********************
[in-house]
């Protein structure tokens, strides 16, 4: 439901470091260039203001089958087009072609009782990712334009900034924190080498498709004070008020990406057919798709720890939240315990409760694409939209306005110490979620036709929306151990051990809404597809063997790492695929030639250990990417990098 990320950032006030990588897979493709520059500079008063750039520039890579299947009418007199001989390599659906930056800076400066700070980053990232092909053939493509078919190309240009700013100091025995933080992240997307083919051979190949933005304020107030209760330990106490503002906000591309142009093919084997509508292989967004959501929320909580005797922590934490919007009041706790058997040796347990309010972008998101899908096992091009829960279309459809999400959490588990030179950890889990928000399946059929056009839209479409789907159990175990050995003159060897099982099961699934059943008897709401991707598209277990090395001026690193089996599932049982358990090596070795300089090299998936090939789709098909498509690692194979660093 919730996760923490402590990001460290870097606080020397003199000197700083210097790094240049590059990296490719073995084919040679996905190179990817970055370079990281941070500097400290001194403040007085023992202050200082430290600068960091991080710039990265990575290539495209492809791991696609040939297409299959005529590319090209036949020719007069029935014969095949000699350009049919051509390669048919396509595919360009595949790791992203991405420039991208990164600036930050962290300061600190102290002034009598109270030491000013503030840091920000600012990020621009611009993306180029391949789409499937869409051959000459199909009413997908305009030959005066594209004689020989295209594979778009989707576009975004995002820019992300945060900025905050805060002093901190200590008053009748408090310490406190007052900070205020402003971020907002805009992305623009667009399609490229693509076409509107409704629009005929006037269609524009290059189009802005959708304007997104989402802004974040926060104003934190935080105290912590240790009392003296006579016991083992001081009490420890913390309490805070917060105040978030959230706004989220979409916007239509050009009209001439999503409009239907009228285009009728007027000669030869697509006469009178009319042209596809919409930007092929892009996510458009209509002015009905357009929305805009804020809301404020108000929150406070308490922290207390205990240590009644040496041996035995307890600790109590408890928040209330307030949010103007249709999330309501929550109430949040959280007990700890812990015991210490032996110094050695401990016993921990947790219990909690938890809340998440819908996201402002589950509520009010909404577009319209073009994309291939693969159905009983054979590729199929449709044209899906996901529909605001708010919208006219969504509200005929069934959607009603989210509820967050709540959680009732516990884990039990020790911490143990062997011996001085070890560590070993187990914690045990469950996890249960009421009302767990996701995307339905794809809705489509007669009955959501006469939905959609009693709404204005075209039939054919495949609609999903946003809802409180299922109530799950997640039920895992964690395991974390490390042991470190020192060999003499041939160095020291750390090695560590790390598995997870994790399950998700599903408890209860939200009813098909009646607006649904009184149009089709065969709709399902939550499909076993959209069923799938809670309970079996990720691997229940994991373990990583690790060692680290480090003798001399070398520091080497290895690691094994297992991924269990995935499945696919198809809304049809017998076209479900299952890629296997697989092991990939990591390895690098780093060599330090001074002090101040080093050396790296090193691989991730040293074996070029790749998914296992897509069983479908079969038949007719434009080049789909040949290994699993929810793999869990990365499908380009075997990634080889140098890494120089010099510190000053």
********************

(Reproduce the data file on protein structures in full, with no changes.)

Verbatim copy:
[in-house]
């Protein structure tokens, strides 16, 4: 439901470091260039203001089958087009072609009782990712334009900034924190080498498709004070008020990406057919798709720890939240315990409760694409939209306005110490979620036709929306151990051990809404597809063997790492695929030639250990990417990098 990320950032006030990588897979493709520059500079008063750039520039890579299947009418007199001989390599659906930056800076400066700070980053990232092909053939493509078919190309240009700013100091025995933080992240997307083919051979190949933005304020107030209760330990106490503002906000591309142009093919084997509508292989967004959501929320909580005797922590934490919007009041706790058997040796347990309010972008998101899908096992091009829960279309459809999400959490588990030179950890889990928000399946059929056009839209479409789907159990175990050995003159060897099982099961699934059943008897709401991707598209277990090395001026690193089996599932049982358990090596070795300089090299998936090939789709098909498509690692194979660093 919730996760923490402590990001460290870097606080020397003199000197700083210097790094240049590059990296490719073995084919040679996905190179990817970055370079990281941070500097400290001194403040007085023992202050200082430290600068960091991080710039990265990575290539495209492809791991696609040939297409299959005529590319090209036949020719007069029935014969095949000699350009049919051509390669048919396509595919360009595949790791992203991405420039991208990164600036930050962290300061600190102290002034009598109270030491000013503030840091920000600012990020621009611009993306180029391949789409499937869409051959000459199909009413997908305009030959005066594209004689020989295209594979778009989707576009975004995002820019992300945060900025905050805060002093901190200590008053009748408090310490406190007052900070205020402003971020907002805009992305623009667009399609490229693509076409509107409704629009005929006037269609524009290059189009802005959708304007997104989402802004974040926060104003934190935080105290912590240790009392003296006579016991083992001081009490420890913390309490805070917060105040978030959230706004989220979409916007239509050009009209001439999503409009239907009228285009009728007027000669030869697509006469009178009319042209596809919409930007092929892009996510458009209509002015009905357009929305805009804020809301404020108000929150406070308490922290207390205990240590009644040496041996035995307890600790109590408890928040209330307030949010103007249709999330309501929550109430949040959280007990700890812990015991210490032996110094050695401990016993921990947790219990909690938890809340998440819908996201402002589950509520009010909404577009319209073009994309291939693969159905009983054979590729199929449709044209899906996901529909605001708010919208006219969504509200005929069934959607009603989210509820967050709540959680009732516990884990039990020790911490143990062997011996001085070890560590070993187990914690045990469950996890249960009421009302767990996701995307339905794809809705489509007669009955959501006469939905959609009693709404204005075209039939054919495949609609999903946003809802409180299922109530799950997640039920895992964690395991974390490390042991470190020192060999003499041939160095020291750390090695560590790390598995997870994790399950998700599903408890209860939200009813098909009646607006649904009184149009089709065969709709399902939550499909076993959209069923799938809670309970079996990720691997229940994991373990990583690790060692680290480090003798001399070398520091080497290895690691094994297992991924269990995935499945696919198809809304049809017998076209479900299952890629296997697989092991990939990591390895690098780093060599330090001074002090101040080093050396790296090193691989991730040293074996070029790749998914296992897509069983479908079969038949007719434009080049789909040949290994699993929810793999869990990365499908380009075997990634080889140098890494120089010099510190000053």